In a recent EOS® Quarterly Meeting, the leadership team was proud to report that they had completed each of the ten Rocks (key priorities) that they had committed to getting done. They had gotten close in previous quarters, always exceeding the goal of 80% completion but this was their first “100% quarter”. In fact, I’ve conducted hundreds of sessions with leadership teams over the years and none has ever completed all their Rocks. So, I asked the Integrator and his team, “What did you do differently this quarter to complete all your Rocks?”
Some leaders and managers have been tempted to deviate from the 5-minute rock review we teach in the weekly Level 10 Meeting™, desiring something more detailed than a simple, on track/off track, report. The concern that team members are inappropriately reporting rocks to be on track when they are not has lead some teams to create elaborate “rock crushing systems” that include breaking rocks down into smaller action steps, plotting those steps out across a timeline, tracking completion of those steps and reporting the progress in weekly meetings.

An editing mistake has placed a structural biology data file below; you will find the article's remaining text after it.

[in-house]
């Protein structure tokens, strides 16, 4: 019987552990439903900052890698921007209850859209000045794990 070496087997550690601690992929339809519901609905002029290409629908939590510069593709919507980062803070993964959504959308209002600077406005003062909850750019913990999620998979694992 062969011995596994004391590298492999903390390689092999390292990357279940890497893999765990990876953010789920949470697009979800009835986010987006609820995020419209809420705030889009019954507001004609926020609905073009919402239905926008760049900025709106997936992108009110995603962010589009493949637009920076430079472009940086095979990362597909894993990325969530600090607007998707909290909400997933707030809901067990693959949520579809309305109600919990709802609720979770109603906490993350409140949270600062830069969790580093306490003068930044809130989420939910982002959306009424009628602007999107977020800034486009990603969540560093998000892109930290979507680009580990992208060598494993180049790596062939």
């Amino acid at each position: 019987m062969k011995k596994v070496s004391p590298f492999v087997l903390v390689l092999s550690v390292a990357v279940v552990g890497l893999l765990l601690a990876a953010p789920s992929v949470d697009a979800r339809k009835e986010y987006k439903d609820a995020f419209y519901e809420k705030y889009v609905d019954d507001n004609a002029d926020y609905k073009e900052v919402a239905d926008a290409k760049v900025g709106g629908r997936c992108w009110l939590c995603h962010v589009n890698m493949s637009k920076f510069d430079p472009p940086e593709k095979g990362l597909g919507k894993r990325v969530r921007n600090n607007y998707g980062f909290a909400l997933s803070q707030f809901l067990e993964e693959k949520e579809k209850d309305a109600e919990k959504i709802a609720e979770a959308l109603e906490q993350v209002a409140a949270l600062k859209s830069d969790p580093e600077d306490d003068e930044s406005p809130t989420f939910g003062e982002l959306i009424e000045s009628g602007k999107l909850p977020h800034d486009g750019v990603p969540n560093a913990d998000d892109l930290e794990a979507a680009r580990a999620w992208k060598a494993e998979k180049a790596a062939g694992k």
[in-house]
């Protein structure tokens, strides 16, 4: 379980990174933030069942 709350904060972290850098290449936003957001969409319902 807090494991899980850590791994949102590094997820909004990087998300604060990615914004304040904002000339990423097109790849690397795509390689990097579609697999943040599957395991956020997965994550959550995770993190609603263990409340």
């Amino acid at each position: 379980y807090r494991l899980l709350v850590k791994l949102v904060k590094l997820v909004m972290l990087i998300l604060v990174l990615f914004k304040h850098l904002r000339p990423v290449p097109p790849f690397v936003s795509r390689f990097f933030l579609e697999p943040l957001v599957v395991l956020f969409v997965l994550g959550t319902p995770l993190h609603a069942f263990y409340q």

Are you making Hits in your business or are you focused on Home Runs? Home Runs are more exciting and usually attributable to success, but Hits are the formula for longstanding success. Look at the careers of Hall of Fame inductees Ty Cobb, Hank Aaron, and Willie Mays.
EOS-run companies live by their quarterly Rocks. It’s in their DNA. Perhaps you’re not familiar with the term or you’re not clear of the true meaning.
Over the last few months, I’ve been hearing a common theme among my clients. They keep saying, “I have a day job and a Rock job.” At first that confused me a little bit. Then I realized that one of two things is true. One possibility is that we chose the wrong Rocks for the quarter. The second possibility is that the team member is spending most of their time on useless activities.